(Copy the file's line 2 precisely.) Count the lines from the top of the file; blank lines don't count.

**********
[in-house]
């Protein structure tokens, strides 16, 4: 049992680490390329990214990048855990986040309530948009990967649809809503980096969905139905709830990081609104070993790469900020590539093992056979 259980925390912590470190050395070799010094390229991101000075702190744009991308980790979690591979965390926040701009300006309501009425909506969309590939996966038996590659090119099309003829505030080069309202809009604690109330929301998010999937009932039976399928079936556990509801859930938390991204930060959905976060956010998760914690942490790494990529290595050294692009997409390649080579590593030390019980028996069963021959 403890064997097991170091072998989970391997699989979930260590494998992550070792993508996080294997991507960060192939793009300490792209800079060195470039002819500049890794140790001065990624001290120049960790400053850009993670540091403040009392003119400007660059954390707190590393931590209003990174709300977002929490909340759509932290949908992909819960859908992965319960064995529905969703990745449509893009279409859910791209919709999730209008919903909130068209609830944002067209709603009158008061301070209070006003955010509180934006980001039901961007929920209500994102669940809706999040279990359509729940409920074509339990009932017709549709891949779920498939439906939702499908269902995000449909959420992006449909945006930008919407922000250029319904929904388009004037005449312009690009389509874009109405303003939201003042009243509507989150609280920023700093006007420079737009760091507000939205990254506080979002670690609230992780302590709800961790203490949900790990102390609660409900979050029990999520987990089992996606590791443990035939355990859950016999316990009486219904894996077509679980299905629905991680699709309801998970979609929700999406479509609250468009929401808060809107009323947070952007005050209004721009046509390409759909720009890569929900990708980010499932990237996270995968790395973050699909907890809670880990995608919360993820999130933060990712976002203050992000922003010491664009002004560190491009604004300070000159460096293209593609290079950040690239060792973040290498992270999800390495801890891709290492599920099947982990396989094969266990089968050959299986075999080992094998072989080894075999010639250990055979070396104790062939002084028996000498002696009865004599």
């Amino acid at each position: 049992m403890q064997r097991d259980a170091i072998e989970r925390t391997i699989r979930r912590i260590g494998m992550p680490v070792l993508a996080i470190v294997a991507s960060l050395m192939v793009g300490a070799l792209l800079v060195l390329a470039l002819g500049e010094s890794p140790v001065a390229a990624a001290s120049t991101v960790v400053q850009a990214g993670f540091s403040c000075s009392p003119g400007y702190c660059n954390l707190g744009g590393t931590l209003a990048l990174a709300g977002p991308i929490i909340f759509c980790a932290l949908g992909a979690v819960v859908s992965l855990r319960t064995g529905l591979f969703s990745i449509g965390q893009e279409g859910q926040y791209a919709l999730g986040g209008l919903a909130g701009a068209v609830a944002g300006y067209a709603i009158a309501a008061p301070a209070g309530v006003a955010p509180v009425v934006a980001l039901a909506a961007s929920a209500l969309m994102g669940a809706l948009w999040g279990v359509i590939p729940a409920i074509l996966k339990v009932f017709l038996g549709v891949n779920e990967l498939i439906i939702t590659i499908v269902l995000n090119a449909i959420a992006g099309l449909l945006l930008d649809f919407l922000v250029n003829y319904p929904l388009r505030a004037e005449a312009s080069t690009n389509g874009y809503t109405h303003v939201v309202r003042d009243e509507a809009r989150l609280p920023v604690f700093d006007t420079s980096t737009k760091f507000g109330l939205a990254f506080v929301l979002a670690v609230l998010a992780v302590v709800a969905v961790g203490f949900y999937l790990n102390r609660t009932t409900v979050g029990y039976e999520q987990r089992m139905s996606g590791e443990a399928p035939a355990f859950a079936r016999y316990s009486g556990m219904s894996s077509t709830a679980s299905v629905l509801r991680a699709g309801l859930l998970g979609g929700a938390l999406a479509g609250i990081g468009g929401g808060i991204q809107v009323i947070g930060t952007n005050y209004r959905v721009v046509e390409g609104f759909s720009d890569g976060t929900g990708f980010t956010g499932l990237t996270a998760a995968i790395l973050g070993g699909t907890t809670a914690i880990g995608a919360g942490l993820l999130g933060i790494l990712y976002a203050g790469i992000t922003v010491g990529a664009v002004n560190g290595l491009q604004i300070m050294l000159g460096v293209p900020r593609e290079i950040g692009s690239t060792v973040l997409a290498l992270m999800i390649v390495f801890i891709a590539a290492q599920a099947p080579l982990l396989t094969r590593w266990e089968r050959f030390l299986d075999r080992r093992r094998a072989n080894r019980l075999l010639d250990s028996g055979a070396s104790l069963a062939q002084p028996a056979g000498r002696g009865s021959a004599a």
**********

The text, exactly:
């Protein structure tokens, strides 16, 4: 049992680490390329990214990048855990986040309530948009990967649809809503980096969905139905709830990081609104070993790469900020590539093992056979 259980925390912590470190050395070799010094390229991101000075702190744009991308980790979690591979965390926040701009300006309501009425909506969309590939996966038996590659090119099309003829505030080069309202809009604690109330929301998010999937009932039976399928079936556990509801859930938390991204930060959905976060956010998760914690942490790494990529290595050294692009997409390649080579590593030390019980028996069963021959 403890064997097991170091072998989970391997699989979930260590494998992550070792993508996080294997991507960060192939793009300490792209800079060195470039002819500049890794140790001065990624001290120049960790400053850009993670540091403040009392003119400007660059954390707190590393931590209003990174709300977002929490909340759509932290949908992909819960859908992965319960064995529905969703990745449509893009279409859910791209919709999730209008919903909130068209609830944002067209709603009158008061301070209070006003955010509180934006980001039901961007929920209500994102669940809706999040279990359509729940409920074509339990009932017709549709891949779920498939439906939702499908269902995000449909959420992006449909945006930008919407922000250029319904929904388009004037005449312009690009389509874009109405303003939201003042009243509507989150609280920023700093006007420079737009760091507000939205990254506080979002670690609230992780302590709800961790203490949900790990102390609660409900979050029990999520987990089992996606590791443990035939355990859950016999316990009486219904894996077509679980299905629905991680699709309801998970979609929700999406479509609250468009929401808060809107009323947070952007005050209004721009046509390409759909720009890569929900990708980010499932990237996270995968790395973050699909907890809670880990995608919360993820999130933060990712976002203050992000922003010491664009002004560190491009604004300070000159460096293209593609290079950040690239060792973040290498992270999800390495801890891709290492599920099947982990396989094969266990089968050959299986075999080992094998072989080894075999010639250990055979070396104790062939002084028996000498002696009865004599």